If you walk into Soul Gastrolounge (1500-B Central Ave.), you'll notice something new and shiny in the corner of the bar.
Soul, in all of its Plaza Midwood forward thinking, now offers select cocktails on tap. These vintage-inspired brass spigots, the only ones you'll find in Charlotte (at least for now), look more refined than typical beer taps, and their handles can be changed out with various liquor brands.
One churns out the Bangkok Sling, made with Bombay Sapphire East (a peppercorn and lemongrass gin), cherry Heering, Bénédictine, Cointreau, house-made pomegranate grenadine, lime, pineapple and Angostura. The other dispenses a longtime Soul staple, the Wise Old Buffalo, crafted with Buffalo Trace bourbon, Aperol, Lillet Rouge, and hints of orange and sage.
Behind the chic appearance of the taps, there's real practicality. If you've ventured into Soul on any night of the week, you'd know why.
"With our volume, trying to push out these cocktails has always been a problem," says beverage director Andy Maurer. "I want to do cool stuff the right way. I don't care how busy I am, it's going to be right. We've had to develop a way to make cocktails fast to pump them out but keep the creativity and quality the same."
Beginning today through this Wednesday, Tupelo Honey Cafe will donate 20 percent of all restaurant proceeds to YWCA Central Carolinas in celebration of its 112th anniversary. Yep, the local chapter dedicated to empowering women has been forging a path for social justice since 1902.
Since Tupelo Honey (finally) filled the space in South End formerly occupied by Pewter Rose, its has set a clear intention to give back locally. It introduced its partnership to YWCA Central Carolinas during grand opening festivities and show continued support with community dinners for the residents of their Families Together program and Women in Transition program. In addition, Tupelo Honey Cafe will start nutritional programming and cooking demos for the YWCA Youth Learning Centers this spring.
Today through Wednesday, I can't think of a better time to grab a biscuit in the name of altruism. Tupelo Honey is located at 1820 South Blvd. They are open for breakfast, lunch and dinner starting at 8 a.m.
With the recent winter storm shutting down all of Charlotte this past week, Valentine's Day probably wasn't top priority for many people. (Seriously, how many of you actually bought a gift for your lover before Tuesday? Kudos to you if you did.) But February 15th is just as good a day as any to celebrate your undying love - it'll also probably be safer to drive then, too. Here are just a few restaurant picks for everyone from the seasoned romancer to the couple who couldn't get a babysitter.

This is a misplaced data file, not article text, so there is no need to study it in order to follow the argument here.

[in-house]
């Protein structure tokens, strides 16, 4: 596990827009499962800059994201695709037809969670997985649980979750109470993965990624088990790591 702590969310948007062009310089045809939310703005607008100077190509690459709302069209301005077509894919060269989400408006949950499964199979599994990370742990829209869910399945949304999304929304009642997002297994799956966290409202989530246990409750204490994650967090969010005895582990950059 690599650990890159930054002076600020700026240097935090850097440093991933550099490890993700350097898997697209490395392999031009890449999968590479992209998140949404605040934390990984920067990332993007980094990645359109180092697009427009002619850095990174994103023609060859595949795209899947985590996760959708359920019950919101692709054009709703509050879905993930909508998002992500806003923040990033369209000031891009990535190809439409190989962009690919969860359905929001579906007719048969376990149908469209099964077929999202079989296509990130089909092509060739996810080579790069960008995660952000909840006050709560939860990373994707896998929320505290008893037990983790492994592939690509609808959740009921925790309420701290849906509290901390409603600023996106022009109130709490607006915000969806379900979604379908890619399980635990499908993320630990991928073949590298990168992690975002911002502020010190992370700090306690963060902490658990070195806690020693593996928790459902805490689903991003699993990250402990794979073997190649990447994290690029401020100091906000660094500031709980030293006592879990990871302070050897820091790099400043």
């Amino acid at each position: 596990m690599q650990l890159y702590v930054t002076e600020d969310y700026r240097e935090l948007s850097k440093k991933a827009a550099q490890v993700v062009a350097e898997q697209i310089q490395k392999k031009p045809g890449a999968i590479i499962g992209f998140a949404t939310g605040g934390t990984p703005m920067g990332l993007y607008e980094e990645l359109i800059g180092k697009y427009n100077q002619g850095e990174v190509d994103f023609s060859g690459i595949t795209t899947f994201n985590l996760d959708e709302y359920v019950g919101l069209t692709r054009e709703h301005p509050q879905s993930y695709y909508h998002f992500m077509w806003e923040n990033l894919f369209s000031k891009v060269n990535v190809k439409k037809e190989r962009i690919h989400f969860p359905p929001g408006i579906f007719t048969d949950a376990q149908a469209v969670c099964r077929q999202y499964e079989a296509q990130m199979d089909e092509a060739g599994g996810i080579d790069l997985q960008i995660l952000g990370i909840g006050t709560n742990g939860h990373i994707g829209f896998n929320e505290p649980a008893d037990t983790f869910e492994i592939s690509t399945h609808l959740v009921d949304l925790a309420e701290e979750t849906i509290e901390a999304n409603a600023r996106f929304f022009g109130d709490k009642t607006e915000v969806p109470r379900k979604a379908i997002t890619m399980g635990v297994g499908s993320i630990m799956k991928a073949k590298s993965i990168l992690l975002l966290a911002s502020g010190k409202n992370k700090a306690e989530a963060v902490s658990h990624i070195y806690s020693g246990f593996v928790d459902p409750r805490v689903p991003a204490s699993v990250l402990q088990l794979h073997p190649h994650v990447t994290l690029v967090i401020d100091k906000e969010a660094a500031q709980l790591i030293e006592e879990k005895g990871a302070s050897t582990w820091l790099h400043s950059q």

For couples on a budget
The Diamond on Commonwealth Avenue is ideal for those of us without much to spend. An old-fashioned jukebox helps to set the down-to-earth atmosphere of this classic American diner. The fried oyster basket is one shareable dish that will get you both in the mood for lovin'. Or if you're going for a more blatantly suggestive eating experience, the Diamond has a variety of hot dog options, from hand-dipped corn dogs to all-beef to veggie dogs with plenty of topping choices. End your night by sharing one of the diner's Southern-style desserts.
Driving is a terrible, terrible idea. But if you're lucky enough to live in walking distance, check out one of these open restaurants. (Details are subject to change, so call before you make the trek.)
* Common Market is open until midnight.
* Solstice Tavern just posted this on its Facebook page: "Hey all you snowmen and snow angels! Post a pic of you in the snow wearing a T-shirt and shorts and receive half-off any entree or app all day TODAY! Make sure to bring your phone to show your server."
* Dolce Vita will be open 2 p.m.-6 p.m.
* Angry Ale's will open at noon.
Oxtail marmalade's a weird idea. I'm aware of that.
And it sucks to be in the club of people who like something that tastes really good, but sounds utterly disgusting, because it's your job to convince other people why that awesome, delicious goodness isn't actually something you'd find in a trash bag behind an Arby's. Or just ... in an Arby's.
So yeah, when you make something like oxtail marmalade, and have to explain that it's essentially meat jelly, it's a bit of a hard sell. But you want to make that sell. You want to be the fucking Willy Loman of slow-cooked meat products, because you know how goddamned delicious it is. It helps when you put it inside some dough, too. I find that helps with selling most things, really. I mean, you'd be more likely to buy an iPod if it came inside a cookie, right?
The historic Dunhill Hotel recently unveiled its new crown jewel, The Asbury (235 N. Tryon St.), an upscale farm-to-table restaurant that fills the space formerly occupied by Harvest Moon Grille. The name has a swanky ring to it, no? Don't you just want to say "Asbury" in a smug English accent while holding a tea cup with your pinky out? It all sounds so dignified. And, it is.